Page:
Evaluation of the Better Access initiative component C: analysis of the allied mental health workforce supply and distribution

4. Consultation on training and the future mental health workforce

Page last updated: September 2010

This chapter investigates the impact of Better Access on the training (including clinical placements) of the mental health workforce and the implications of this for the future mental health workforce. As indicated in other chapters, separating out the effect of Better Access from that of other initiatives is difficult and this was apparent in the consultations. Not only is Better Access part of broader changes in mental health service provision, but the education and training of the mental health workforce is taking place in the context of even broader changes in population demographics, health system reforms and on changing models of care within and between health workforces.

This chapter examines the training of, interactions between, and future of the Better Access mental health workforce from the perspective of key organisations associated with each of the mental health professions. The information provided is primarily qualitative, with small quantitative components drawn from other surveys. The use of consultations for this aspect of the report provides a means of identifying issues before they become statistically apparent. The results will allow further investigation of some issues, and intervention in others, without waiting for the lag time that exists between a policy initiative and the 4-6 years (minimum) it takes to educate the next generation of the workforce.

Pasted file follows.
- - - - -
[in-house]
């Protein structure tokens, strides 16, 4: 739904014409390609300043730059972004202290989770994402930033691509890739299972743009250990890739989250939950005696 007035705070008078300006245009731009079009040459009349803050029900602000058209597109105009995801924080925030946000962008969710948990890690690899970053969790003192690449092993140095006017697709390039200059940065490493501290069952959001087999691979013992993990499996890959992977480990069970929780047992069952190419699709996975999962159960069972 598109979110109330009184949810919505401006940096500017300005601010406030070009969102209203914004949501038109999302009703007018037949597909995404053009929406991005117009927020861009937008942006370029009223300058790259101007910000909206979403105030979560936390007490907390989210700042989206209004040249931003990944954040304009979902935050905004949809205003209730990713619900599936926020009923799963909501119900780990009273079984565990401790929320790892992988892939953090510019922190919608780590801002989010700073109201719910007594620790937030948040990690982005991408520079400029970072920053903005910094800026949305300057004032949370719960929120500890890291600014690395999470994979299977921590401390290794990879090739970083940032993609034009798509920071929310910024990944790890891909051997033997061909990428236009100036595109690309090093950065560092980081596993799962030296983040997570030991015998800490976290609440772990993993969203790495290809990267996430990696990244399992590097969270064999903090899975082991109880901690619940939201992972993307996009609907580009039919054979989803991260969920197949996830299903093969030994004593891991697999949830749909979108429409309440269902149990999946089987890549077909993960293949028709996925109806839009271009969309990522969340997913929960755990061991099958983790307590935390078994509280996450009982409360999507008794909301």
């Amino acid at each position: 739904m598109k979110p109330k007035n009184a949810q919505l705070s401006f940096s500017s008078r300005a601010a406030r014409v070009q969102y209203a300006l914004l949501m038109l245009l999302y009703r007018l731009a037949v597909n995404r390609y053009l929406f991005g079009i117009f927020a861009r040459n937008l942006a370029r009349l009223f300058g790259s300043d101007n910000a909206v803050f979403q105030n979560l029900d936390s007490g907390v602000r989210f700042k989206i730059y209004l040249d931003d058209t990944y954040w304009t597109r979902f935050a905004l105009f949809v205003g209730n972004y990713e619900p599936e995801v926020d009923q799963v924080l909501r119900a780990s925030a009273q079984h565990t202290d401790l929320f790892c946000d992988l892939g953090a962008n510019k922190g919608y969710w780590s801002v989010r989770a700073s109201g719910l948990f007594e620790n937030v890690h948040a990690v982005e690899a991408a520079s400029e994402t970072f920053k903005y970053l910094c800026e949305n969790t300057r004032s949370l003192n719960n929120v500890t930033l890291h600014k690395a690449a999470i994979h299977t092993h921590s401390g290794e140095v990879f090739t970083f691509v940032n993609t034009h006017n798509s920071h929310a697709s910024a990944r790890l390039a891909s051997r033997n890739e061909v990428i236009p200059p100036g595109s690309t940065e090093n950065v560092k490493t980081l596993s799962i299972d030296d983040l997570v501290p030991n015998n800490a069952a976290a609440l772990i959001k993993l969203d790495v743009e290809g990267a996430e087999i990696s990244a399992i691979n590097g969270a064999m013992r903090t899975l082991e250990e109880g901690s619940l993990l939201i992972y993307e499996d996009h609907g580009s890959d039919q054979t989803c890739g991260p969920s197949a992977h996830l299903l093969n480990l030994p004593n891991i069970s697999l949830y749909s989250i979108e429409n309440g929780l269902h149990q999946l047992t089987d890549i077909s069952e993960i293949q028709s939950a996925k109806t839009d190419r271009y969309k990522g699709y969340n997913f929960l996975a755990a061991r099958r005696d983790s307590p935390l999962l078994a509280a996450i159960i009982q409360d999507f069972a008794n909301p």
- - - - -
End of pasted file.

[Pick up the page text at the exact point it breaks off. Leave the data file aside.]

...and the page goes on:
The interview schedule (see Appendix C) focussed on investigating stakeholders perceptions of the impact of Better Access on:

  • the size, skill level and geographic distribution of the workforce with mental health skills,

  • the delivery and take-up of certified training,

  • the effectiveness of the interaction between general practice and psychology in expanding access to mental health interventions,

  • Regional Training Programs, in particular their capacity to deliver training and their uptake by registrars,

  • the capacity of training systems to provide clinical experience to undergraduate and postgraduate doctors and allied health professionals,

  • the availability of training places for increasing numbers of medical graduates and how this will interact with other relevant professions, including psychology, occupational therapy and social work, and

  • interactions between GPs and psychologists including

    • reports that GPs find the paperwork in care plans to be cumbersome and use Level D consultations instead, and

    • reports that psychologists complain that GPs are under-utilising care plans.